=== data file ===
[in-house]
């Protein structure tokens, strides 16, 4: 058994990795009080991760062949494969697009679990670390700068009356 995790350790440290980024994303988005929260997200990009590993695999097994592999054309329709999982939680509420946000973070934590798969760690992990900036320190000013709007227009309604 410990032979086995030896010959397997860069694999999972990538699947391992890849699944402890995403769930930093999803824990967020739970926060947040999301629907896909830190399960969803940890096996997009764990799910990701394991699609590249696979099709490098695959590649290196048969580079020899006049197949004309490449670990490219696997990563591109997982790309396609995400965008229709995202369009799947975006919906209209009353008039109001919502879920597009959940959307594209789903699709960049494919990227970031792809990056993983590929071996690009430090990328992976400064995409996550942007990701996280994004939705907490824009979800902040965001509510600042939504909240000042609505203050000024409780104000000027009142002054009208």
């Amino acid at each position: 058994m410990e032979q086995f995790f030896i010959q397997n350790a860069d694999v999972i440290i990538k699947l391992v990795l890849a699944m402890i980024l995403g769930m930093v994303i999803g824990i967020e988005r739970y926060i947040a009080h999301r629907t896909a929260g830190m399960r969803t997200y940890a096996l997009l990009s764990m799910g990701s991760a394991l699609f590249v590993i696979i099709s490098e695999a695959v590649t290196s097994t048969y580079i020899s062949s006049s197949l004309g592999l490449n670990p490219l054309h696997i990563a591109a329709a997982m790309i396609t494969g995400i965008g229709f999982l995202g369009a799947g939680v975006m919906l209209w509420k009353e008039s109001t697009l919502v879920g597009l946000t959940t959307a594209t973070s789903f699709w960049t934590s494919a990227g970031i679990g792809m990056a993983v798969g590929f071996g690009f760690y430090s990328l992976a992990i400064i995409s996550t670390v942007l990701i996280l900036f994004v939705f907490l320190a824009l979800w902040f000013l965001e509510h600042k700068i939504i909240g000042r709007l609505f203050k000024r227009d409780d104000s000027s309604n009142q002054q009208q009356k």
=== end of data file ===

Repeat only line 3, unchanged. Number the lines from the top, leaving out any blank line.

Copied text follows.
């Amino acid at each position: 058994m410990e032979q086995f995790f030896i010959q397997n350790a860069d694999v999972i440290i990538k699947l391992v990795l890849a699944m402890i980024l995403g769930m930093v994303i999803g824990i967020e988005r739970y926060i947040a009080h999301r629907t896909a929260g830190m399960r969803t997200y940890a096996l997009l990009s764990m799910g990701s991760a394991l699609f590249v590993i696979i099709s490098e695999a695959v590649t290196s097994t048969y580079i020899s062949s006049s197949l004309g592999l490449n670990p490219l054309h696997i990563a591109a329709a997982m790309i396609t494969g995400i965008g229709f999982l995202g369009a799947g939680v975006m919906l209209w509420k009353e008039s109001t697009l919502v879920g597009l946000t959940t959307a594209t973070s789903f699709w960049t934590s494919a990227g970031i679990g792809m990056a993983v798969g590929f071996g690009f760690y430090s990328l992976a992990i400064i995409s996550t670390v942007l990701i996280l900036f994004v939705f907490l320190a824009l979800w902040f000013l965001e509510h600042k700068i939504i909240g000042r709007l609505f203050k000024r227009d409780d104000s000027s309604n009142q002054q009208q009356k």